Consider the collector alone. The radiant heat flow between black panel and transport cover is easily suppressed (1/10x) by use of a selective black surface. Supression of the convection losses is more complex. Consider the downflowing cold air and the upflowing hot air separately. The rate of flow of the downflowing cold air on the transparent surface, the boundary layer thickness and flow characteristics including turbulence and the heat transferred to the cold surface all depend on the difference in temperature between the cold surface and the stagnant central air core and the overall height of the cold surface. If this central air core can be kept cold so as to minimize the temperature difference between it and the transparent surface, then the boundary layer flow will be slow and laminar and the amount of heat transfer will be relatively small. To do so however, means that we must break the symmetry which normally exists between the flow on the hot side or black collector and the flow on the cold side which in a sealed chamber leads to the central core temperature being exactly half way between the temperature of the cold surface and the temperature of the hot surface. The temperature of the hot black collector must be substantially higher than that of the central core without the development of a high velocity turbulent thick boundary layer which would transfer a great deal of heat to the central core air and raise its temperature. This is done by taking strips of sheet metal between one and two feet wide and mounting them as shown in FIGS. 13, 14 and 15 so that this one or two feet dimension is placed in the vertical direction and so that the hot air that is developed in the boundary layer on the front surface of this black collector plate is transferred to the rear. Thus, the boundary layer begins anew on each strip, and, since the distance rises is short, the boundary layer remains thin annd laminar. An additional advantage is that the heat transfer is best at the beginning of a boundary of air because the temperature gradient is very high at this point. In FIG. 13, the sheet metal is shown with a small lip bent into it to effect the transfer. In FIG. 14, the sheet metal is shown overlapping with a gap between each plate sufficiently to swallow the boundary layer. In FIG. VIII, the flow characteristics behind the plate must be such so that there is sufficient pressure drop as to create suction and entrainment at each slot. The situation shown in FIG. 15 appears simple but it implies a careful tuning of the flow in the rear channel. It is possible because with all the hot air produced on either side being placed in the rear channel and with hot air being displaced away from the wall into the central core where the buoyancy can lead to greatest increase in flow velocity, there will be essentially much in the end a Bernoulli effect which will suck air from the front to the rear. The fact that the hot air is removed from the channel in front of the black collector means that the hot air does not need to cross over at the top, but if it does not do so then cool air must be supplied at the top or at the top and at several other points to provide the downflowing stream. There are several possibilities for providing this cool air. It could be cold make-up ventilation air drawn in from the outside and introduced at this point. It could be the cold air that has been fallen to the bottom that might be returned by a small blower to the top to repeat the circuit. It could be the coolest air available from the air that has been circulated through the heat exchangers and/or through the house. In the winter, particularly if the exterior temperature is below freezing, the use of house air or even recirculated air anywhere in this front chamber involves consideration of and probably correction for the humidity it may carry. Since the boundary layer air next to the hot black collector surfaces is transferred from the front to the back, this air must be provided to the duct in front and there are several possible sources. For example, if ventilating air is drawn in from the outside, then the cold boundary layer at the bottom can be allowed to cross over to the hot side and flow up and out so that the only air introduced might be the external air. Alternatively, air from the heat exchanger circuit or from the house can be used. Again, it is advantageous that this is the coolest and dryest air available. There can of course be a humidity as well as a temperature gradient from the back of the channel to the front.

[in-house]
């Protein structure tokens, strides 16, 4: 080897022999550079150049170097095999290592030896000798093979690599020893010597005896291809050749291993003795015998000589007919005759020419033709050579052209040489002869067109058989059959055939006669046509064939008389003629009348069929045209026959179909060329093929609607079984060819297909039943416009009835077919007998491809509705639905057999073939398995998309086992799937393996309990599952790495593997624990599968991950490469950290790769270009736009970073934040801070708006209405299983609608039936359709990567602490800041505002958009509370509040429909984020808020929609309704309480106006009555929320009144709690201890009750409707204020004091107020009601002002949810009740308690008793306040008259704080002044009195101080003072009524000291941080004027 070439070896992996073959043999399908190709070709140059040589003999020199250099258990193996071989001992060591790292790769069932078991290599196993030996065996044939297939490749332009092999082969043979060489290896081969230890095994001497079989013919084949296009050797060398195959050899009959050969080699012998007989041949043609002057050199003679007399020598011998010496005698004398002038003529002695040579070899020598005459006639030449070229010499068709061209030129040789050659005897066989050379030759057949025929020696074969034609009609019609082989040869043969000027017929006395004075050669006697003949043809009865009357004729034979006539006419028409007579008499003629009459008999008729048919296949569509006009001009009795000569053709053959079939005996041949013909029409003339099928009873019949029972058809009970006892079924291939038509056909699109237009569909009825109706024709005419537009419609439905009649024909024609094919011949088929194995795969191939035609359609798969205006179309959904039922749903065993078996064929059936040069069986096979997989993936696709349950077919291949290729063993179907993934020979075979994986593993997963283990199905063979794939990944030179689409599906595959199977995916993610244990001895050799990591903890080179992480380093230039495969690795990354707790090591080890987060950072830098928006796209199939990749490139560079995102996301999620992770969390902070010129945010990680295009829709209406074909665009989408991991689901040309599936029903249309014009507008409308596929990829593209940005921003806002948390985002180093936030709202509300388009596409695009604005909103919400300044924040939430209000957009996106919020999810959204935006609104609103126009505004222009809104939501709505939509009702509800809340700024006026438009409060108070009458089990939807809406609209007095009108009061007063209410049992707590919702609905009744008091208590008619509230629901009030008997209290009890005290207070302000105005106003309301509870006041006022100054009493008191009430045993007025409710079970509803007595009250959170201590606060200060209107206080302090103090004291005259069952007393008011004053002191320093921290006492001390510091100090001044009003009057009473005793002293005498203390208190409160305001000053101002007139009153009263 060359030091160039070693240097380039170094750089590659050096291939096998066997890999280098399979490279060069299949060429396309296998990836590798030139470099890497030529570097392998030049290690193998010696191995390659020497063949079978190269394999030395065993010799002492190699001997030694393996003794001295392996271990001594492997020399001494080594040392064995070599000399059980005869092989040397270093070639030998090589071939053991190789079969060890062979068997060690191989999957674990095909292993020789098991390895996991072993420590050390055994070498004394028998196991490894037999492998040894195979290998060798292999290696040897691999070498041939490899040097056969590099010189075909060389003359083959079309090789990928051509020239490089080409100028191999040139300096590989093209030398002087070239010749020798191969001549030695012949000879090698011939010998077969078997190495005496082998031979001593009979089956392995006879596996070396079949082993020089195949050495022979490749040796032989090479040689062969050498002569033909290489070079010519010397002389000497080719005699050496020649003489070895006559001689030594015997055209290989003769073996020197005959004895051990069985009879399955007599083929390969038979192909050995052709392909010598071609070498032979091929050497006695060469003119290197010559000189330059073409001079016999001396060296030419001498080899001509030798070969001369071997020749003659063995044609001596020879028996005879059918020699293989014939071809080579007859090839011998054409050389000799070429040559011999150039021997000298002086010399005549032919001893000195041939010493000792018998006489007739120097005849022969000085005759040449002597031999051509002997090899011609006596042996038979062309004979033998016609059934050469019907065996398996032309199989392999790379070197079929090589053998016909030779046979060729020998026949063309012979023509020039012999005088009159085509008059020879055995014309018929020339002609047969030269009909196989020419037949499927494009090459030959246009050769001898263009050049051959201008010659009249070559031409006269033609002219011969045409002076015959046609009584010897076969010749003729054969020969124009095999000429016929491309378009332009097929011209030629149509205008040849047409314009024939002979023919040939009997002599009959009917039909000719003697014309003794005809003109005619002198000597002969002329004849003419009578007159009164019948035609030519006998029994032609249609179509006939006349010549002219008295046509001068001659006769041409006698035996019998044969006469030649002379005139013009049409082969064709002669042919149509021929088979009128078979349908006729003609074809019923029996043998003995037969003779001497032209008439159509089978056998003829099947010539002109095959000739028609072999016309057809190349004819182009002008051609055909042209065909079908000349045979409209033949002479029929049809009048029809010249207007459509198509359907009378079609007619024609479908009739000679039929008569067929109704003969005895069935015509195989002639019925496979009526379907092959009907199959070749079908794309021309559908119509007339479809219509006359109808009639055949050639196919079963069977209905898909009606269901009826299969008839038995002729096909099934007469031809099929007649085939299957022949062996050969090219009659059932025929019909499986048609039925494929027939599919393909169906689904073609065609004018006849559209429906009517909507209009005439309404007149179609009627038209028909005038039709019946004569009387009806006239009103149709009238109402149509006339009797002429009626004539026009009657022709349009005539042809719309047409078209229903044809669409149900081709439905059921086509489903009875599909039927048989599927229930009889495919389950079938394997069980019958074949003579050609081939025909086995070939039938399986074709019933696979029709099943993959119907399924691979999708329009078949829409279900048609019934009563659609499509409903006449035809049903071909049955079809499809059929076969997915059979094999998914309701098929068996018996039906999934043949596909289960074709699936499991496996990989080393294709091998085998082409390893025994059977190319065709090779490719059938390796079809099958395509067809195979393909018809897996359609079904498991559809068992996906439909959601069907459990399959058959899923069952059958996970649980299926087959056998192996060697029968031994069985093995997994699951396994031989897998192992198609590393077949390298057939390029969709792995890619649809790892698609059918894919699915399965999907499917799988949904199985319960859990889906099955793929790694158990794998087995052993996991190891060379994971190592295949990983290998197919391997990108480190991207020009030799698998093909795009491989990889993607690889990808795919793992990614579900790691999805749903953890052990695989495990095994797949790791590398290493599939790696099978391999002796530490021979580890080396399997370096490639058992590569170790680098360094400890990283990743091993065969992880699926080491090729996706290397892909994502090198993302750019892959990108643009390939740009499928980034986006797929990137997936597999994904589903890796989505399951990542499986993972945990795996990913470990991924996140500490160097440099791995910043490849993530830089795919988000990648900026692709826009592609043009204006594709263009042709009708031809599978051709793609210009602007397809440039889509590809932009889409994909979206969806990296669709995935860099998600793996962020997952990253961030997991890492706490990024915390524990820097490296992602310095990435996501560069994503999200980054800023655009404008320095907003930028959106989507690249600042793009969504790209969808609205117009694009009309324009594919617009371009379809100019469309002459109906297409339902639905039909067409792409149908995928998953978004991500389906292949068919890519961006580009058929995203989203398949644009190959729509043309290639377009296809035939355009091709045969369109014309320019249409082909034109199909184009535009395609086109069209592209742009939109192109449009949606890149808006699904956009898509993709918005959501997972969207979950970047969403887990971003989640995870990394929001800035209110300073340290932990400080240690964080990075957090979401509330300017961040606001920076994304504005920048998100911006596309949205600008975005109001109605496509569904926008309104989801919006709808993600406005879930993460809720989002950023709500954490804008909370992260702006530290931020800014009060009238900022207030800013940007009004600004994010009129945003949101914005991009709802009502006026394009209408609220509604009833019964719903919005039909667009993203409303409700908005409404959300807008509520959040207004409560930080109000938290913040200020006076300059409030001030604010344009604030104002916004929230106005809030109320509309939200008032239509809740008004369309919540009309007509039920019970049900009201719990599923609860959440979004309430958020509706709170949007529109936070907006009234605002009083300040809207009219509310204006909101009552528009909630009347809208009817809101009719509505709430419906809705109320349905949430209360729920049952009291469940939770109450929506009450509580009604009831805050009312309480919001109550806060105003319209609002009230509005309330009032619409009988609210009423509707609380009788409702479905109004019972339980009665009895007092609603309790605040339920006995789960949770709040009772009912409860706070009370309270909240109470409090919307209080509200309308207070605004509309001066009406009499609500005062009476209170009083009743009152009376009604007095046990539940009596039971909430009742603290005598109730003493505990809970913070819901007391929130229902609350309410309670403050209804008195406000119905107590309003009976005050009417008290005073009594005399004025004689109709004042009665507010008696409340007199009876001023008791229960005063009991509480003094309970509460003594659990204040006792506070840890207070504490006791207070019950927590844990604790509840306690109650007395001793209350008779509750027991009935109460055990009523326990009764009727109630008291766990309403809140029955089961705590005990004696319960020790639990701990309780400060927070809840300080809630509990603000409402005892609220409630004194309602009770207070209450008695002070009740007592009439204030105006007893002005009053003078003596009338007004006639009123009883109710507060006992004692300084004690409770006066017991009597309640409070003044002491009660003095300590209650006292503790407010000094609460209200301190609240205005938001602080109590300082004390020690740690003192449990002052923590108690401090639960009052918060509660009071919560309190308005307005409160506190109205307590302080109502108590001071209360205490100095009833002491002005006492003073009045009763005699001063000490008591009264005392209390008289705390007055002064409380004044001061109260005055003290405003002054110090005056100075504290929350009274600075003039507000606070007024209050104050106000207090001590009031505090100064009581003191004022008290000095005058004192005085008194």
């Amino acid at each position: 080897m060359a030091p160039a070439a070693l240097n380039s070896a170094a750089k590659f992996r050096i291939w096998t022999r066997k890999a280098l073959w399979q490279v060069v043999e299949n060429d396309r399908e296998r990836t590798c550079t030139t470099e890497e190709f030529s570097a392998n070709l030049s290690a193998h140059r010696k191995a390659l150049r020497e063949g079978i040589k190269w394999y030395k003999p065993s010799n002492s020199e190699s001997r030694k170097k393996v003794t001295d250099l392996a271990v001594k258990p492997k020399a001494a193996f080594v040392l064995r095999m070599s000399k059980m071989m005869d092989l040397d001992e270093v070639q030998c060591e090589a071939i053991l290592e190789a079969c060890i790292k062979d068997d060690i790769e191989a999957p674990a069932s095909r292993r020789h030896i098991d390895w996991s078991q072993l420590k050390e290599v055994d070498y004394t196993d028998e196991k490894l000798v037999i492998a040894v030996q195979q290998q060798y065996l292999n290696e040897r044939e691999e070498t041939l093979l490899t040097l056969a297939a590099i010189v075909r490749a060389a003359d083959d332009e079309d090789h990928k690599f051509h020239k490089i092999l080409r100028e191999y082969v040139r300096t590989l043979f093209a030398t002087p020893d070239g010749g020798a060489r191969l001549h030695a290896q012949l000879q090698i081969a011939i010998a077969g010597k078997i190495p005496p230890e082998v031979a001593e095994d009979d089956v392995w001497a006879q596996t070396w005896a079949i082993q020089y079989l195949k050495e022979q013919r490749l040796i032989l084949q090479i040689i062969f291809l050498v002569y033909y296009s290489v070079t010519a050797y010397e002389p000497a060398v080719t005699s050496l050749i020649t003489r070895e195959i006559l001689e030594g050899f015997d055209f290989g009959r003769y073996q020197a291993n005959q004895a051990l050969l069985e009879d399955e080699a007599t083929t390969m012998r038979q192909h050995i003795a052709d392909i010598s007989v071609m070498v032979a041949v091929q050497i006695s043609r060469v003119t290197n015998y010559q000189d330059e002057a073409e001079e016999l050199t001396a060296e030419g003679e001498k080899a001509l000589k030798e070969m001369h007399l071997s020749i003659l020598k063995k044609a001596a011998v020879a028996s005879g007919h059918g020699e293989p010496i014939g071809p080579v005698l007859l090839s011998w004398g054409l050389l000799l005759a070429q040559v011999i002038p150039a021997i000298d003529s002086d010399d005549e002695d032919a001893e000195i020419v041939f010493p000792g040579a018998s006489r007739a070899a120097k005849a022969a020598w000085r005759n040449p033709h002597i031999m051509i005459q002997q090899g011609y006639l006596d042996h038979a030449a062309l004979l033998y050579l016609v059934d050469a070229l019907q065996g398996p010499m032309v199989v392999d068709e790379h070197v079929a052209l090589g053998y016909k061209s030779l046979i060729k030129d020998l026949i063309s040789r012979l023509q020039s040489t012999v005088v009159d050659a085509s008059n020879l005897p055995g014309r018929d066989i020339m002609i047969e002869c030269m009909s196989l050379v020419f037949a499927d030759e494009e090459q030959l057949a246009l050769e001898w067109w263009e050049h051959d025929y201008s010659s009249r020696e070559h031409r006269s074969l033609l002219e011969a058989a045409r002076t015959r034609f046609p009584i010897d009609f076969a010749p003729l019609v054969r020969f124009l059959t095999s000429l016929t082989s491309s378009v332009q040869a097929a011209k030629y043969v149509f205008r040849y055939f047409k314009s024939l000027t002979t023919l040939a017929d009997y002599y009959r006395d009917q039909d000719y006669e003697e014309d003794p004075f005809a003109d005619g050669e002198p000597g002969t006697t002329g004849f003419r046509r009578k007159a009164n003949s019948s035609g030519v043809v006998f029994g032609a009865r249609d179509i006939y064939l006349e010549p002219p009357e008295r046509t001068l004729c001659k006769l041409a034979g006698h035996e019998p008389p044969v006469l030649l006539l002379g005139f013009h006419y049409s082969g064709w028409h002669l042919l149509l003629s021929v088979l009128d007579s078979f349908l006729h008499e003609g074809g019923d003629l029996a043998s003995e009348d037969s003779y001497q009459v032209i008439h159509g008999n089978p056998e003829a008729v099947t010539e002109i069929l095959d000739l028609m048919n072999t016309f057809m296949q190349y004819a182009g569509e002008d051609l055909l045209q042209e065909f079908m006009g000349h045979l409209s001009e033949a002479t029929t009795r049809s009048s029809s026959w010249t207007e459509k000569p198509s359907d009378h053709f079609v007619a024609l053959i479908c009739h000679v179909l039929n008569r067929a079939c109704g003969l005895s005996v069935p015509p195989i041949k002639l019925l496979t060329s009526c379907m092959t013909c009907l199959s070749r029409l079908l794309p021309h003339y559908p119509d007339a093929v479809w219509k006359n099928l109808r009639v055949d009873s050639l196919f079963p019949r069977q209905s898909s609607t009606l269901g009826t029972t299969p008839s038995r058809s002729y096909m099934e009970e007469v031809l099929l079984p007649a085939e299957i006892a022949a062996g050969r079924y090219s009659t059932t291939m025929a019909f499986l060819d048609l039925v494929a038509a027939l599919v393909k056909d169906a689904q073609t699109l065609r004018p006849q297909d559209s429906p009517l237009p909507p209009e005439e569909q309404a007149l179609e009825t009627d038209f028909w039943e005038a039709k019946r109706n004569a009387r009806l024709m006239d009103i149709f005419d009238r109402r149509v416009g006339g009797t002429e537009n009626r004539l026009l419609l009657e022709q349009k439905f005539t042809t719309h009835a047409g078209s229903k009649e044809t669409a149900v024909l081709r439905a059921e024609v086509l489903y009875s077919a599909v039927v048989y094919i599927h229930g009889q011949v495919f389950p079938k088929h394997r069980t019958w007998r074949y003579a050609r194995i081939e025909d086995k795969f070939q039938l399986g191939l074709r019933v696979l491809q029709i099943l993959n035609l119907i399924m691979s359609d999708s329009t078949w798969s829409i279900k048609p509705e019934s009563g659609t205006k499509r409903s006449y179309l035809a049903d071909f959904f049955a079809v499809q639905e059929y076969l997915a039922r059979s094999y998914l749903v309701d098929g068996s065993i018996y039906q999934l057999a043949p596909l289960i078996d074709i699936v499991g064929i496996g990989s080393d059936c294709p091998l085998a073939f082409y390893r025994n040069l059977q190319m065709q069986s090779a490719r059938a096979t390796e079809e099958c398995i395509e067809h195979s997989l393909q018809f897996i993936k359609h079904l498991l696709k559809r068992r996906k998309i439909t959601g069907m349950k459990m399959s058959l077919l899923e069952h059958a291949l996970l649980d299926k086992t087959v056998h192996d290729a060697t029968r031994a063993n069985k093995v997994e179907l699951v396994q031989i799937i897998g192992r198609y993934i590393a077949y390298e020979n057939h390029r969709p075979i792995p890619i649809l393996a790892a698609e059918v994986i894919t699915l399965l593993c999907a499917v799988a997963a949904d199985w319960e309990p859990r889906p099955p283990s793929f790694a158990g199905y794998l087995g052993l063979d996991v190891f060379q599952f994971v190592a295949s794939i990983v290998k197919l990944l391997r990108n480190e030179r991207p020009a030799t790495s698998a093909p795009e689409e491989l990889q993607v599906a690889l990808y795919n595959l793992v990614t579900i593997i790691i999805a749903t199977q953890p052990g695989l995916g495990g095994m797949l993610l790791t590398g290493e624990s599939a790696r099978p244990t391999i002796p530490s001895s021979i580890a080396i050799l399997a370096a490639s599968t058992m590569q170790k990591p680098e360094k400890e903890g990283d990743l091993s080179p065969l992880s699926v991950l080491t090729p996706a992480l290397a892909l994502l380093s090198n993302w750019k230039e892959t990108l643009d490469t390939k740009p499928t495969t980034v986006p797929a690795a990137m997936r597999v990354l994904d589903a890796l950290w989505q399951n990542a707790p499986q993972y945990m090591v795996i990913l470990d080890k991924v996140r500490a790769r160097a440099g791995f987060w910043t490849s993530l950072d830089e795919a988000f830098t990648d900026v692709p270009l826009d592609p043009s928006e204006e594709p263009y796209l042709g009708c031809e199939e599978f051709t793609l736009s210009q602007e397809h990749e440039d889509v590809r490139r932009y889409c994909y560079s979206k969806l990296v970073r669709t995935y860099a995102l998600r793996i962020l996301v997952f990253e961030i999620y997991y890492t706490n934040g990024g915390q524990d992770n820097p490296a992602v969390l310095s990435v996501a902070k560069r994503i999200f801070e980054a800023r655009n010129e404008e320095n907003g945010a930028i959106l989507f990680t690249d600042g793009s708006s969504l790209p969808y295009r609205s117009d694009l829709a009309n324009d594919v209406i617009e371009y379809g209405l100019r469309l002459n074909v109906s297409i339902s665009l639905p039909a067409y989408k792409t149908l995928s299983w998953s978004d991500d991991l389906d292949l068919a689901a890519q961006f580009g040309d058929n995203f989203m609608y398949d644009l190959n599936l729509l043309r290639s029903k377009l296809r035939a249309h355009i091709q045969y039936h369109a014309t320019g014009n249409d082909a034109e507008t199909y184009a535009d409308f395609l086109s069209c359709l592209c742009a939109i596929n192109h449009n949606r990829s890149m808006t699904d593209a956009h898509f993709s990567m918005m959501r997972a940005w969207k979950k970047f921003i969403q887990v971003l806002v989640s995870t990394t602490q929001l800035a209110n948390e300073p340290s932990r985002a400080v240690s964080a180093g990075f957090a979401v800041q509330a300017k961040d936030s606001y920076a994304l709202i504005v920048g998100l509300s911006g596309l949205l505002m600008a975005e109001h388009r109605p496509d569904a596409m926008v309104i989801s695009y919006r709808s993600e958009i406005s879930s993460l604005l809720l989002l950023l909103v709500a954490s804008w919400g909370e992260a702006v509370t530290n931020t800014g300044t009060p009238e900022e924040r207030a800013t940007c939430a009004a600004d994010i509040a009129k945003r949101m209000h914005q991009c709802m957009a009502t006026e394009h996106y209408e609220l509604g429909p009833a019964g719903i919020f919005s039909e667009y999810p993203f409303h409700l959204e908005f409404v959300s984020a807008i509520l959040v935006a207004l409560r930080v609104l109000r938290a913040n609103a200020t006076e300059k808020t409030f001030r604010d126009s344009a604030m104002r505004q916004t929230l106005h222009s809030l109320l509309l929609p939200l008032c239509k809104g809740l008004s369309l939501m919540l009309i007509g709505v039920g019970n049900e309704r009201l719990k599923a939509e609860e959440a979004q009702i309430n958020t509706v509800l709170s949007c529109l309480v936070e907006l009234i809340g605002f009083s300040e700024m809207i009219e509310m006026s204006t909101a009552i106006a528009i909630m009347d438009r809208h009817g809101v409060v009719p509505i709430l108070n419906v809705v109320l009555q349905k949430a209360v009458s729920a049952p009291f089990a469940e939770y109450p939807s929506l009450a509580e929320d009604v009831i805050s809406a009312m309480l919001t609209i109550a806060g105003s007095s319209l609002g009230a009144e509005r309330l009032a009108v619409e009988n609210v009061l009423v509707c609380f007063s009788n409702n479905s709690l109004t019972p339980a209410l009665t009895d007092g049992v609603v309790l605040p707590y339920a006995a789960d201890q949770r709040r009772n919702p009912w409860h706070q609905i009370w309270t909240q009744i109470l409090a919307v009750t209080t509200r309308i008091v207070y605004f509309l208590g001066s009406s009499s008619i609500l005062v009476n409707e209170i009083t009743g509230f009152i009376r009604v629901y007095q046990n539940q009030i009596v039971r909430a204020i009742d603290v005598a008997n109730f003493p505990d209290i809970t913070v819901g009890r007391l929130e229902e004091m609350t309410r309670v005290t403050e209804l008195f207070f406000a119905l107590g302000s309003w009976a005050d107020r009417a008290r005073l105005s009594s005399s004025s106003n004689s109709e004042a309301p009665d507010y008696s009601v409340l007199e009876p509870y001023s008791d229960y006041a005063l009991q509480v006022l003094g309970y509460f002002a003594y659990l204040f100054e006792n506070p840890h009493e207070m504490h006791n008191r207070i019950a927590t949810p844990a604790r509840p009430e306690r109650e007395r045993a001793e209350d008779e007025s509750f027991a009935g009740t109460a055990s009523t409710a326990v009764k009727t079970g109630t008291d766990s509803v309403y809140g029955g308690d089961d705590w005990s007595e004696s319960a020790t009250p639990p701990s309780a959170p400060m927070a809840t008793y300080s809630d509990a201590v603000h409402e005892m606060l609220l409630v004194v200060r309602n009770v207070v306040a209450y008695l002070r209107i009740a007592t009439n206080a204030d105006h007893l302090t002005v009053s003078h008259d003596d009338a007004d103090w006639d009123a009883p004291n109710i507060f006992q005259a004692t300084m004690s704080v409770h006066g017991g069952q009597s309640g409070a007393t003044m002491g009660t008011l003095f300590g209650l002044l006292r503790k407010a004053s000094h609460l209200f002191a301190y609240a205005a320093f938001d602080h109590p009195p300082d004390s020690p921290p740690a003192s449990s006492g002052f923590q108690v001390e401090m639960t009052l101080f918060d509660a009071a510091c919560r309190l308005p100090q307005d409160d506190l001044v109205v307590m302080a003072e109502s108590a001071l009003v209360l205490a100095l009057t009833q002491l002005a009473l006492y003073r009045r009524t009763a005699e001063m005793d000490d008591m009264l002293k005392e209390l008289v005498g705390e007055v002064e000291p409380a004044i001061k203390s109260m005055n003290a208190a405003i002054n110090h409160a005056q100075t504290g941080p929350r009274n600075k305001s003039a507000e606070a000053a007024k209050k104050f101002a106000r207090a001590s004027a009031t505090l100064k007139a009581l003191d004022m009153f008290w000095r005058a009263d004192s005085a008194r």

The claim that the present invention is the most cost effective method of collecting solar energy requires a discussion of the cost of installation. The collector itself has a relatively low per unit area cost because it began with a conventional insulated but unfinished wall and places in front of it first a light frame support probably of metal (because of the temperatures involved). Upon this frame, which consists primarily of vertical stringers with a few cross braces and a few supports from the wall (probably at a spacing of 16"), would be mounted light weight copper sheets which would be riveted or screwed or bolted to the stringers from scaffolding or even from a person suspended from the eave such as a window washer by a Bosson's chair. These light weight sheets could be easily handled on the scaffolding or handled with pulleys so that the work could be done by one or two men easily with very little physical exertion and quite rapidly. The sheets themselves would be standard copper sheets from reels which have been electroplated to create the chrome black at a cost of presently 70¢ per square foot and bent on the site. Both of these are standard operations with simple and inexpensive equipment. There must be connections made at the top and bottom for the introduction and removal of the air. The remaining vertical surface is a glass surface mounted in some standard weather tight way as is done on many office buildings. The cost might be slightly greater because it will be suspended further from the wall but basically the costs of the glass cover would be the same as using it as siding and windows as in the popular and economic "curtain wall" office building. The cost of the siding required to complete the building would be deducted from the cost of the collector since it would be required in any case. In addition to the collector, there must be ducts to take the heat from the collector to the points of use and to return air to the collector. The ducting would be similar in type and in cross sectional area to the ducting used in carry hot air throughout the house except that the ducting would be concentrated in the wall behind the collector and between the collector and heat exchangers. Conventionally the heat exchangers for heating the air of the house are located in the basement because furnaces are located in the basement, but in this case the heat exchangers would be required at a high point such as the attic of a home or an upper storey of a large building. It is hoped from the action of natural circulation would aid control of the process.